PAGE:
Vietnam Journey

By Marcella Bombardieri '99 / May / June 1999
November 14th, 2007
When I was little, I thought Vietnam was across the street from my house. I grew up in Boston on Sammett Avenue, a double-dead-end street with mirror-image houses, a neighborhood so orderly that the same fruitless pear tree stood in every front yard. An empty lot at one end of the street served as a makeshift playground; it was full of dust and weeds and plastic toy guns, forgotten and bleached by the sun.

Was this a Vietnam battlefield? As a six-year-old, I wasn't sure. All I knew about Vietnam was that, when adults uttered the word, shadows crossed their faces. My friend and neighbor Matthew insisted the empty lot was a battlefield. The discarded weapons seemed to support his case.

Eventually I outgrew my confusion. But after spending the spring of 1998 in Ho Chi Minh City - still known as Saigon - I realize that, in a way, Matthew was right. Location is a personalized notion, circumscribed more by a person's emotional and geographical journeys, than by dotted lines on a map.

I went to Vietnam to experience a world as different from my own as possible. In the spirit of adaptation, I embraced scrubbing my clothes by hand, weaving through the chaotic streets on a bicycle, and eating pho, a spicy noodle soup, for breakfast. When strangers greeted me with, "Hellooo, where you from?" I would answer, "Em la nguoi My." I looked askance at the expatriates who ate in upscale restaurants and couldn't even say "thank you" in Vietnamese.

One weekend I traveled to a village to visit the family of Tra My, a Vietnamese-American friend. I felt that through this rural immersion I would finally know Vietnam. While I could only converse in gestures, I fell into the family's routine: picking cashews in the backyard and roasting them on the kitchen floor, sleeping on a slab of wood in a room with eight people, and attending a 6 a.m. Catholic mass wearing an ao dai, the tight-fitting national dress of women in Vietnam. After church the family visited the grave of Tra My's grandmother. Holding a parasol and linking arms with Tra My, I tottered on borrowed, toe-pinching heels down a dirt road, surrounded by sun-drenched mountains, cornfields, and rice paddies. If I ever came close to going native, it was during that cemetery visit.

But I struggled through the weekend. I was uncomfortable and hot and bored. Most of all, I was lonely in the near muteness that the language barrier imposed on me. It struck me that as a transient visitor from across the world, my penetration of Vietnamese life would always be imperfect. Like an anthropologist or journalist, I had to learn to respect the limitations and privileges of my role as an observer. I knew I was not a colonial presence in Vietnam, but sometimes I felt like one. It took me a long time to accept the fact that my lifestyle included blond friends, air conditioning, and ice cream.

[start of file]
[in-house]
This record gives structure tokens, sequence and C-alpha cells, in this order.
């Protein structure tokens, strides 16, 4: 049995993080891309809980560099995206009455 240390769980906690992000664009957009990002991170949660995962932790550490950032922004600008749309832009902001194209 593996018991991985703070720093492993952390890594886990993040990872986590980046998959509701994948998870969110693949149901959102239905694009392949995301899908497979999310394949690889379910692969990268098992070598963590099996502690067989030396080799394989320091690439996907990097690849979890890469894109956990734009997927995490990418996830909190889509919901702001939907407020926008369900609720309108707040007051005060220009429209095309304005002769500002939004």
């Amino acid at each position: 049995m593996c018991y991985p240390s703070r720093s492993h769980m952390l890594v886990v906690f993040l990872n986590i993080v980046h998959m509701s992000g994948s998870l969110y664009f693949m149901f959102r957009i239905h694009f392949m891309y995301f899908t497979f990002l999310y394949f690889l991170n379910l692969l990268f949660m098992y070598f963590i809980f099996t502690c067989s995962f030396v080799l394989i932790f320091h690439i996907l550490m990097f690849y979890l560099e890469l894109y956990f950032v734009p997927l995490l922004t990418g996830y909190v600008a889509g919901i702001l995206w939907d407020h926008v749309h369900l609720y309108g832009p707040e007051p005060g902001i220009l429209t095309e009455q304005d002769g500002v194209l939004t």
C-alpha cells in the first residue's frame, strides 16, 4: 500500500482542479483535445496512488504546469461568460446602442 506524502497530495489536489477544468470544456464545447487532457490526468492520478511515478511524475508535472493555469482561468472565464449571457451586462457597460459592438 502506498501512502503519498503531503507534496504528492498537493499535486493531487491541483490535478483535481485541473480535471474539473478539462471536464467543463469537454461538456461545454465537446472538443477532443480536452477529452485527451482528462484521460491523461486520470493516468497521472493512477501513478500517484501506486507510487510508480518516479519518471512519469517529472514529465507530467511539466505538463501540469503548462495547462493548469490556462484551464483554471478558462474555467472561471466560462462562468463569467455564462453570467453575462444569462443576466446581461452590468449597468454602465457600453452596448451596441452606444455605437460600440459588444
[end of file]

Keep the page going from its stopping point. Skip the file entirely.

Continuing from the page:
Instead of fretting over the hopelessness of cultural assimilation, I shifted my focus to a search for independence and strength. I bought an airplane ticket to Hanoi and spent two weeks bicycling through the Old Quarter and writing in my journal beside the mythi-cal Lake of the Restored Sword. Lonely yet elated, I felt proud getting by alone in such an alien world.

Back in the United States, I spent the summer in Dorchester, the Boston neighborhood where my father grew up and worked in his father's bakery. Now the neighborhood is Vietnamese; banh mi thit and mi xau have replaced the Italian bread and pasta of past decades. Though I passed many childhood hours playing behind the counter of Bombardieri's Bakery, today it is the Vietnamese travel agencies and sandwich shops that feel most familiar.

This puts me in a curious, but not unpleasant, position, walking a bridge between two cultures a world apart. I'm an Italian from Dorchester who knows a good bowl of pho when she tastes one. Vietnam may not have been literally across the street from me when I was six, but it was not so far down the road.

Marcella Bombardieri is an internationl relations concentrator from Acton, Massachusetts.

What do you think?
See what other readers are saying about this article and add your voice. 
Related Issue
May / June 1999